The natural history of TCP earlier described by Geevarghese20 in south Indian patients was pain between the ages of 6-10 years, diabetes by the age of 20 years, and death before the age of 30. However, recent studies from South India have suggested that the profile of ICP is changing. In our cohort of ICP patients, 43% were above 30 years and better nourished (BMI: 20.5+3.2 kg/m2). The classical TCP, where most of the patients were between 10 to 30 years, malnourished, and had a high frequency of diabetes, calcification, and risk of malignancy, is now seldom seen. In a multicentric study from India involving 1086 subjects with CP, only 3.8% fit into the classic TCP diagnosis. There has been a changing trend in the spectrum of CP in India over the years. TCP and ICP seem to be a complex disorder with the interaction between genes and the environment. Because the genetic profile of an individual cannot change, change in phenotypic presentation of TCP/ ICP over time could be due to the changes in the environment, diet, smoking habit, and nutritional status. Therefore, it can be safely assumed that patients who used to present earlier as TCP are now present more often as ICP due to the influence of environmental changes, and both TCP and ICP may be different phenotypic presentations of genetically predisposed similar individuals. 
The association between CP and pancreatic cancer is considerably high. Lowenfels et al.21 reported an estimated risk of malignancy around 4% at 20 years in a large multicentre study on chronic alcoholic pancreatitis. Multiple reports from India have found that that the risk of pancreatic cancer was higher in patients ICP as compared to those with alcoholic CP. 
A study by Augustine P and Ramesh H have found pancreatic adenocarcinoma in 22 of 266 patients (8.3%) with TCP and suggested TCP may be a premalignant condition.22-24 The prevalence of malignancy in our cohort of ICP was high (13.5%), even in those with early-onset ICP. However, it cannot be taken as a true prevalence of malignancy in ICP patients, as hospital-based data is subject to referral bias. The exact incidence and prevalence of adenocarcinoma complicating CP in India may be known only after conducting large population-based prospective studies. One important feature observed in our series was a significant number of patients of ICP with head mass turning out to be malignant (17/43; 40%). Thus head mass in the background of ICP should raise high suspicion of malignancy.
There are two studies published from Eastern India by Bhattacharjee et al., and Jha et al.25-26 have included CP patients of all aetiologies, and our study provides data exclusively on idiopathic CP. The mean age of ICP patients in our study was 31.5 years, comparable to the mean age in a study by Bhattacharjee et al. (29.7 years). The mean age in the study by Jha et al. was 39.5 years, in which 34% of patients had alcoholic CP (Table 2).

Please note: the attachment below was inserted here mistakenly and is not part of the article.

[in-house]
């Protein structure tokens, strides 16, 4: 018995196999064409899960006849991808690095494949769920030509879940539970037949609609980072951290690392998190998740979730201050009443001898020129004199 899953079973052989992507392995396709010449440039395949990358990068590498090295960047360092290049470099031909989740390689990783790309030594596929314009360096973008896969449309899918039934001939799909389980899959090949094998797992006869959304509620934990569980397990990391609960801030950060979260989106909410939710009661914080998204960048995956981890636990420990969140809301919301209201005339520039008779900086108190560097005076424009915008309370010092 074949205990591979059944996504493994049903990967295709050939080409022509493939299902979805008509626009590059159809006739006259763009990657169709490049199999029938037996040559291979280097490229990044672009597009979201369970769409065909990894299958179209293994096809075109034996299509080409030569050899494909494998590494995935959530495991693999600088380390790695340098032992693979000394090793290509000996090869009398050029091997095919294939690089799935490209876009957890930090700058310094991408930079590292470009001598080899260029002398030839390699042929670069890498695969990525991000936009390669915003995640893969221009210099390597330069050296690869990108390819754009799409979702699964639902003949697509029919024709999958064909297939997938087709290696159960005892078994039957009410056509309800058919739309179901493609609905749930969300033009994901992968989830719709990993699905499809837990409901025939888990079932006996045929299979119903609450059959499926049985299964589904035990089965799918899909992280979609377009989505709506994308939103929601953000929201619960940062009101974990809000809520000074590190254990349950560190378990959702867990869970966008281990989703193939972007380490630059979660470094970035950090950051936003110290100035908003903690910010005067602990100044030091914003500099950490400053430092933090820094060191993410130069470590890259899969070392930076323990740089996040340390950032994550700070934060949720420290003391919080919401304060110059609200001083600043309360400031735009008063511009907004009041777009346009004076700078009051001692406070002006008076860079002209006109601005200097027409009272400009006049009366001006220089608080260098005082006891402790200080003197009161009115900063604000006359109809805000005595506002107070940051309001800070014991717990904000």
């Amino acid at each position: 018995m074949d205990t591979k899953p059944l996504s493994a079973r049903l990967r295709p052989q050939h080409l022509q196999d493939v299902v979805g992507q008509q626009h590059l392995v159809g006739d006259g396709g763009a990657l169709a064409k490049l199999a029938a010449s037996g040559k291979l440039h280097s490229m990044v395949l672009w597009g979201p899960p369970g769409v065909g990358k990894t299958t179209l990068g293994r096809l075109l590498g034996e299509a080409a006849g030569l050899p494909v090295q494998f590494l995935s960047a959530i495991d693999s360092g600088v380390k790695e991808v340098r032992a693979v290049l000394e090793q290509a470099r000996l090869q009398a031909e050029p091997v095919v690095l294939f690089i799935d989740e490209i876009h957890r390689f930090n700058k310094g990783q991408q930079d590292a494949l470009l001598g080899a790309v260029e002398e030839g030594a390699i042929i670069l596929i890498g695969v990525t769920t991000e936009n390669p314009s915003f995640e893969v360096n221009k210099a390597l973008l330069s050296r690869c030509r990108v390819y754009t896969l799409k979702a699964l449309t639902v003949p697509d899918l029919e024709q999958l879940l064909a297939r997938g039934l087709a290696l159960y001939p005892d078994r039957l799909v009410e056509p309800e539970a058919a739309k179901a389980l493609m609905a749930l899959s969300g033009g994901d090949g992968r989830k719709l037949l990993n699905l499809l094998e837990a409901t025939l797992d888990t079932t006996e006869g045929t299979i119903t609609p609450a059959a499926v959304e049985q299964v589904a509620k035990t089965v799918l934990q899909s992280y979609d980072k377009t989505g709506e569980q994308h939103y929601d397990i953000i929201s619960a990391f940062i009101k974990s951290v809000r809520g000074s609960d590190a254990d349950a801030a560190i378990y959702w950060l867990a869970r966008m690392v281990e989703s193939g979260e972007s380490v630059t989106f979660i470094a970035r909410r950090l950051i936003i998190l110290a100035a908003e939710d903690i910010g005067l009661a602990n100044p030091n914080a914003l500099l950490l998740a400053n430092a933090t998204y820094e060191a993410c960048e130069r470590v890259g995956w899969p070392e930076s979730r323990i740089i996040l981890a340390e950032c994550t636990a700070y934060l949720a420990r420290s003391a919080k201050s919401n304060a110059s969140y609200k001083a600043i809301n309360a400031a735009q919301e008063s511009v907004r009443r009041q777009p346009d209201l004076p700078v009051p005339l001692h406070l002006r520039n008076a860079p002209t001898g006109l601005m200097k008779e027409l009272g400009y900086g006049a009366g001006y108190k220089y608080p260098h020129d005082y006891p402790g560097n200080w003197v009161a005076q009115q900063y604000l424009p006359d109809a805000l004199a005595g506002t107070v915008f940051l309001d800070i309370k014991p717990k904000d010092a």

The prevalence of biliary stricture in our study (5.25%) is similar to (5.5%) to that in the study by Bhattacharjee et al. from Eastern India. However, in another study from Eastern India by Jha et al., the prevalence of biliary stricture was 19.4%, though only 6.4% of patients had a symptomatic biliary stricture. Therefore, a stringent assessment of bile duct by MRCP or ERCP could result in the detection of asymptomatic biliary stricture in a higher proportion of CP patients. 
Surgical treatment was offered in a higher proportion (69.7%) of CP patients in our series. In a study by Bhattacharjee et al. from Eastern India, about 40% of patients required surgery. Ours is a resource constraint region where patients often cannot afford costly treatment, particularly the ones which require multiple sessions and regular/prolonged abstinence from the work. Moreover, accesses to the repeated endoscopic therapy or extracorporeal shockwave lithotripsy are limited in Bihar. Therefore, we have to keep the threshold for surgical therapy on the lower side, which results in a higher proportion of patients undergoing surgical therapy.
The morbidity and mortality of side to side LPJ is <1%. Our study found that one-time surgery has excellent long-term pain relief with minimal morbidity.
The limitations of our study are smaller sample size and potential biases arising due to local referral patterns. 
In conclusion, our findings suggest that ICP is the most common cause of CP in Eastern India. It resembles TCP described in south India with a high incidence of diabetes and malignancy. There were no statistically significant differences in the rate of complications between early and late-onset ICP. Further population-based studies, including a study on a genetic basis, are needed to expand the results of our study.